Identification of the 37-kd rat liver protein that forms an acetaldehyde adduct in vivo as Δ4-3-ketosteroid 5β-reductase

Yongyi Zhu, Michael J. Fillenwarth, David Crabb, Lawrence Lumeng, Renee C. Lin

Research output: Contribution to journalArticlepeer-review

28 Scopus citations


Acetaldehyde, the first product of alcohol metabolism, is highly reactive. Several proteins have been shown to be covalently modified by acetaldehyde in vivo. We have previously reported the detection of a cytosolic 37-kd protein- acetaldehyde adduct (-AA) in the liver of alcohol-fed rats. The liver extract from an alcohol-fed rat was subjected to 2-dimensional (2D) sodium dodecylsulfate (SDS)-polyacrylamide gel electrophoresis (PAGE), transferred to polyvinylidene difluoride (PVDF) membrane, and the 37-kd protein-AA spot was digested with trypsin and sequenced for amino acids. Degenerate oligonucleotides corresponding to a peptide sequence of the protein-AA were used as the probe to screen a λgt11 rat liver complementary DNA (cDNA) library. A clone that extended to a potential ATG start codon was identified. The open reading frame was 978 nucleotides long, encoding 326 amino acid residues. The sequence matched that of rat liver Δ4-3-ketosteroid 5β- reductase. The cloned cDNA was expressed in Escherichia coli using pGEX-KG as the vector. The expressed protein was found to be of correct molecular weight. It reacted with an antibody that recognized the unmodified liver 37- kd protein by Western blotting. Peptide profiles of tryptic-digested recombinant protein and the purified rat liver 37-kd protein were similar and yielded the same peptide sequence. Δ4-3-ketosteroid 5β-reductase catalyzes the reduction of key intermediates during bile acid biosynthesis. Whether modification of the 5β-reductase by acetaldehyde affects the enzyme activity and bile acid synthesis remains to be studied.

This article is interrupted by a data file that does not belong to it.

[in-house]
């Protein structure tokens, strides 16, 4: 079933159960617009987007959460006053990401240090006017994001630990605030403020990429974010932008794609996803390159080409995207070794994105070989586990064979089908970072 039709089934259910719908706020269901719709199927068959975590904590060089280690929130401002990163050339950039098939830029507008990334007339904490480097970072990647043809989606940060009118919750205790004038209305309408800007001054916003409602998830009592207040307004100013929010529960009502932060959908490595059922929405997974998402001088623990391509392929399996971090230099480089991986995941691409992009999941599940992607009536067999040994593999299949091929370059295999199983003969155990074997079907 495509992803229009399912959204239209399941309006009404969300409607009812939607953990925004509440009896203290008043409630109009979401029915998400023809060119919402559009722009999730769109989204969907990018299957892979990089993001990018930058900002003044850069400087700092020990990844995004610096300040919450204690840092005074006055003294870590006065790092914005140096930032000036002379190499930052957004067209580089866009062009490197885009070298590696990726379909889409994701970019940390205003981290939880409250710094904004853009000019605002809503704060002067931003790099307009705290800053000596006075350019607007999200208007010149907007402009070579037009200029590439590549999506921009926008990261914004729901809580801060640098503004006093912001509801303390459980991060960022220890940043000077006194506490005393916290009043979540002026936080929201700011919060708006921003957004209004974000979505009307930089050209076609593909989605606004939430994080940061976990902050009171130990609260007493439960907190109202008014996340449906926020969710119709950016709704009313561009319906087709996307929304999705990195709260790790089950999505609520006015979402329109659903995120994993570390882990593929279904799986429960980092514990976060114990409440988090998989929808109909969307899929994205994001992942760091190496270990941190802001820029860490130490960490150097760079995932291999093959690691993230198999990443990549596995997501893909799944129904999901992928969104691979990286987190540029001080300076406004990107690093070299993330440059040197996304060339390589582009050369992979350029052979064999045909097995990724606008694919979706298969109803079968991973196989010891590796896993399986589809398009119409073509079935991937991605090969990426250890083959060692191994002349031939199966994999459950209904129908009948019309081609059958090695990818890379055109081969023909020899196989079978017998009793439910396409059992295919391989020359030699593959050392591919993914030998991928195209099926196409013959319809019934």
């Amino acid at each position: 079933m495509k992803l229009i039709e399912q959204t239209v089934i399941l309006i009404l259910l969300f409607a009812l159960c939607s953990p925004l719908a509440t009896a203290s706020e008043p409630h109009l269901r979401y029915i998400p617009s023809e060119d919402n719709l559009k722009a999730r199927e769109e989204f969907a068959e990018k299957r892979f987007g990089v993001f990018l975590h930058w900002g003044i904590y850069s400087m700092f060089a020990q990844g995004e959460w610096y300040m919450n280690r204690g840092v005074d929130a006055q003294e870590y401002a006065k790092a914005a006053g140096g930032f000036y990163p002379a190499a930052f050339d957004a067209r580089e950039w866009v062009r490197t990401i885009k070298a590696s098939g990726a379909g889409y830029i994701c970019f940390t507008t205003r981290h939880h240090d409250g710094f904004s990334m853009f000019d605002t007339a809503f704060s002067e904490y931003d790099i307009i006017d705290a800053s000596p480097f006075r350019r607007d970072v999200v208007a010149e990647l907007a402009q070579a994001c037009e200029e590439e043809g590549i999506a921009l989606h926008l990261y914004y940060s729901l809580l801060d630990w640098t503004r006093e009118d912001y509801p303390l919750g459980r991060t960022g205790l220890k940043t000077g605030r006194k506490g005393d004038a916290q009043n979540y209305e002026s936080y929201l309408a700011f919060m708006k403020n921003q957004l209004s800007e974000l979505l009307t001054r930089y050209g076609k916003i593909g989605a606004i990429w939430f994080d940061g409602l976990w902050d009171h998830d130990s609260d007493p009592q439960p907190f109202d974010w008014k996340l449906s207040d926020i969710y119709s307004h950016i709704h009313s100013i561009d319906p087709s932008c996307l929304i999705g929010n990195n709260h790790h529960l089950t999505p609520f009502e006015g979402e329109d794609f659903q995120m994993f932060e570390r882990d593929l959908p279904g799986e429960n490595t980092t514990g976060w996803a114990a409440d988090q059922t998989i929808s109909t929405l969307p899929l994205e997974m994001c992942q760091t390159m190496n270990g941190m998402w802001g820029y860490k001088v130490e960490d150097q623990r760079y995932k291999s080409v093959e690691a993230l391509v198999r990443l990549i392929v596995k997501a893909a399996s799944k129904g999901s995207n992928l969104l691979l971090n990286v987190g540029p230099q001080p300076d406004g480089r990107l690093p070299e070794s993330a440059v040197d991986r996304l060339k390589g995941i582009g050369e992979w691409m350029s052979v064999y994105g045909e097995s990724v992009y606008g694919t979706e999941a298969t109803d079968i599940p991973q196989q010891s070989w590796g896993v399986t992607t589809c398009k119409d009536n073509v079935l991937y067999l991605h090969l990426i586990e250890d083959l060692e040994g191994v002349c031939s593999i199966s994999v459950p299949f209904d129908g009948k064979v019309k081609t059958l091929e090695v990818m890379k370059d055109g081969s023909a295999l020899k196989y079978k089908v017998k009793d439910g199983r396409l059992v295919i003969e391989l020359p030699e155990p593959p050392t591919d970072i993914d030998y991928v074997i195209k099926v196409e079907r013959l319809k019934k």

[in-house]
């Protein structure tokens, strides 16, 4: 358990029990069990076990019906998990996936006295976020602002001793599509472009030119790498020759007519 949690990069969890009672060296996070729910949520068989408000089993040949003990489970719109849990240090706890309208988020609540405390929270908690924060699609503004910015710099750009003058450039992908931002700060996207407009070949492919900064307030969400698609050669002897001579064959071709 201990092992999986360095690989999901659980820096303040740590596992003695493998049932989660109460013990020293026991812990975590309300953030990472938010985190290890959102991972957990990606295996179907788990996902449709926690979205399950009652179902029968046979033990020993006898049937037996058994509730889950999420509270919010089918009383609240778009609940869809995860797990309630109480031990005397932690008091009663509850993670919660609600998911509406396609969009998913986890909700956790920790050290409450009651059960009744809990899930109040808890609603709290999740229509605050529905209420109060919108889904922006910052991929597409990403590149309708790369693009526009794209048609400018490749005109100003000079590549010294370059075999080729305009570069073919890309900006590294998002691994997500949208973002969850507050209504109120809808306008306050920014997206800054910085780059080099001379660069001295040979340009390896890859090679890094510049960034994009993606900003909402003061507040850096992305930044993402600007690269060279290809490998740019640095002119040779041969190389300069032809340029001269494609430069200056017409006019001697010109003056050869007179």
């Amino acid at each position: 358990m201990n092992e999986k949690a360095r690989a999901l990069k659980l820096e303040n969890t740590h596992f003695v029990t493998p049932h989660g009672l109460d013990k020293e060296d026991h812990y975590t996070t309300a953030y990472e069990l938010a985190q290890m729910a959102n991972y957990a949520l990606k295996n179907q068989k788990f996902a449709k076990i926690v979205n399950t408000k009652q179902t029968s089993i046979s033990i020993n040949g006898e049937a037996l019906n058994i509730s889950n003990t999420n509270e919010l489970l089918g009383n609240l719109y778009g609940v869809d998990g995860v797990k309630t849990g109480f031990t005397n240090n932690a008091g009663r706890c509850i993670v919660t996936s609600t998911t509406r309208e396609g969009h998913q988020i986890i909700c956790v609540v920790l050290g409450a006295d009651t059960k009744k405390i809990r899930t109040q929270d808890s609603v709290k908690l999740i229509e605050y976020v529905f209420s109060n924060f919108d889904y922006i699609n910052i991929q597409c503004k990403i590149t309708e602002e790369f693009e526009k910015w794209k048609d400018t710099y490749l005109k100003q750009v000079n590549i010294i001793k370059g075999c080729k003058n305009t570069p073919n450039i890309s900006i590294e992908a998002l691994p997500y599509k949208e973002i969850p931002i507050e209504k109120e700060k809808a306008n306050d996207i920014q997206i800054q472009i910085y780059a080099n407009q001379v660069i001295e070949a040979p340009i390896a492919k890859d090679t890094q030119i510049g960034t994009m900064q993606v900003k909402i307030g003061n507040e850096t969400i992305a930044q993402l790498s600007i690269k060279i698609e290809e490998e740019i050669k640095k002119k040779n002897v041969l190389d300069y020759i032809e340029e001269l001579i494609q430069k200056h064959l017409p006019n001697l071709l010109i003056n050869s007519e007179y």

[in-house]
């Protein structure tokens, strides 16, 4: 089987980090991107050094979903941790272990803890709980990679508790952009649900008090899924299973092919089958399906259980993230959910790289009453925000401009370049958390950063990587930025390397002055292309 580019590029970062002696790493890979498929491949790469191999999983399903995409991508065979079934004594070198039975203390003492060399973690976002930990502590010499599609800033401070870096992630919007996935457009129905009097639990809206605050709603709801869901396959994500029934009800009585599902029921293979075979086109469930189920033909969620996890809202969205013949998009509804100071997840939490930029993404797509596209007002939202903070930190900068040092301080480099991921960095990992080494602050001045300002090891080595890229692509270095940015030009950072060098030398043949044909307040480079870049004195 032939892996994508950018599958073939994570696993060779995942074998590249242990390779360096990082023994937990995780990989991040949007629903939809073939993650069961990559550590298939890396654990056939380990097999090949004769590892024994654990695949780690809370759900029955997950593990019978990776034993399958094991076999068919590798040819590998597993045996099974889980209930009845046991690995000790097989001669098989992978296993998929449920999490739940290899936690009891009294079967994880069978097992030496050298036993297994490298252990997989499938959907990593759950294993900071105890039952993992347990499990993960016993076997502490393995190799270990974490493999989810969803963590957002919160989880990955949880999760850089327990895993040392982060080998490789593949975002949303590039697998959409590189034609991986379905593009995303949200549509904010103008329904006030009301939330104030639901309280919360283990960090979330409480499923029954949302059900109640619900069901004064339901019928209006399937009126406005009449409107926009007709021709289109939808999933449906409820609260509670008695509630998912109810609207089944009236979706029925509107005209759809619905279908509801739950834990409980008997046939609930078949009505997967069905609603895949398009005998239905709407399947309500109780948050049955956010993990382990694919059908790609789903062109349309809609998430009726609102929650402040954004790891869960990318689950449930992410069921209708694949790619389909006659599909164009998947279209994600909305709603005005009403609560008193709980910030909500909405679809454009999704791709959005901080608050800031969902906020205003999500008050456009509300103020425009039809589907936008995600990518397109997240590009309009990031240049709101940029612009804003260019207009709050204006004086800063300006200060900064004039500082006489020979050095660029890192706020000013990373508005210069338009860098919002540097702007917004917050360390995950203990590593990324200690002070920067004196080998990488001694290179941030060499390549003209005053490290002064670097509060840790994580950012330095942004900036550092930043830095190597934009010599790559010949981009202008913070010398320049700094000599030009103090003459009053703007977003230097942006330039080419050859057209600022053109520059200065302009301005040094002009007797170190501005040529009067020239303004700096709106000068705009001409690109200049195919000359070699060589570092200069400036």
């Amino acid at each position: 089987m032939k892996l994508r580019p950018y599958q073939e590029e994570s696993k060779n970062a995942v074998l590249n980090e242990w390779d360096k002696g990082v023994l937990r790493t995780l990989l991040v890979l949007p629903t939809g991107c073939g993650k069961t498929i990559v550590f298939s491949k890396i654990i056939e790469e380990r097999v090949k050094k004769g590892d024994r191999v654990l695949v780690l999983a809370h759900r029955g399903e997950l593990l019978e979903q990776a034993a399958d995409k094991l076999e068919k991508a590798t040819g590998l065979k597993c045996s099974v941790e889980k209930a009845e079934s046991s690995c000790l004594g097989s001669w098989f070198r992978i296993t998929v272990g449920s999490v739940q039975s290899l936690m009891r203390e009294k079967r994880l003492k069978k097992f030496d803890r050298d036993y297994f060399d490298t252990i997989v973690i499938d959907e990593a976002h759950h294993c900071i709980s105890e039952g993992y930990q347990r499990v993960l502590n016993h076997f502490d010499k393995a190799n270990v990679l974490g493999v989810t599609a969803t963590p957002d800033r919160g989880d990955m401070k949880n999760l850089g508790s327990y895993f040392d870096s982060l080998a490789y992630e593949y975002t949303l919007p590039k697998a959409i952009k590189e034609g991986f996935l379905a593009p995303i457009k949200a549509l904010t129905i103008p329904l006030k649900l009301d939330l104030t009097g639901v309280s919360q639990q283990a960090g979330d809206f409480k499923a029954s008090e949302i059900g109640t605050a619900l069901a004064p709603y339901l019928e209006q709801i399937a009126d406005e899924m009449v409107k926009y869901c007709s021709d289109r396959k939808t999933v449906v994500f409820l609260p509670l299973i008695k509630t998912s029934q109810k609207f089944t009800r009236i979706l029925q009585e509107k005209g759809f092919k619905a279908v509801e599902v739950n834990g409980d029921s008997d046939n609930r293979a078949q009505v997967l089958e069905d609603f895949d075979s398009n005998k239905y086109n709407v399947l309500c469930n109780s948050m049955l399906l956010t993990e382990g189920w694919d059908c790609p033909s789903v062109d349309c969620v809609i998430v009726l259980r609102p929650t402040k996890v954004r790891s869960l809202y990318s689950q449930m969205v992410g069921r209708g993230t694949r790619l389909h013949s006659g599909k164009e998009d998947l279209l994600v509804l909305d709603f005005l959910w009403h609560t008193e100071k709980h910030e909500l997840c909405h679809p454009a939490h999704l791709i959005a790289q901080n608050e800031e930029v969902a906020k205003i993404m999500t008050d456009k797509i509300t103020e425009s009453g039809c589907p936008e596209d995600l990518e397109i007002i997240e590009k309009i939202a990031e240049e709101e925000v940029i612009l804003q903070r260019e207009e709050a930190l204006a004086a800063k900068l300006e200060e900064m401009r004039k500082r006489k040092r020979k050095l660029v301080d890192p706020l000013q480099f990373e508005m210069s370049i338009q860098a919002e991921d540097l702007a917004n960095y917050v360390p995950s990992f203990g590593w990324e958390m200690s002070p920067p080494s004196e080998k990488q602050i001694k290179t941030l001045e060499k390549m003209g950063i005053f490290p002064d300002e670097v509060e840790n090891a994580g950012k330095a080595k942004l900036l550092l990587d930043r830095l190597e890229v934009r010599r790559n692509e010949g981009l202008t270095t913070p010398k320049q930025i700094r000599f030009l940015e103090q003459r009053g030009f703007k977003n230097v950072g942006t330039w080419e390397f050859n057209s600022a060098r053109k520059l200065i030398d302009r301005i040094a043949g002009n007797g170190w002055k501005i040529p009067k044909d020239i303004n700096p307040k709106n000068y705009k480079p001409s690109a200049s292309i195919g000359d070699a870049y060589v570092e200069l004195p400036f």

Original languageEnglish (US)
Pages (from-to)115-122
Number of pages8
Issue number1
StatePublished - 1996

ASJC Scopus subject areas

  • Hepatology

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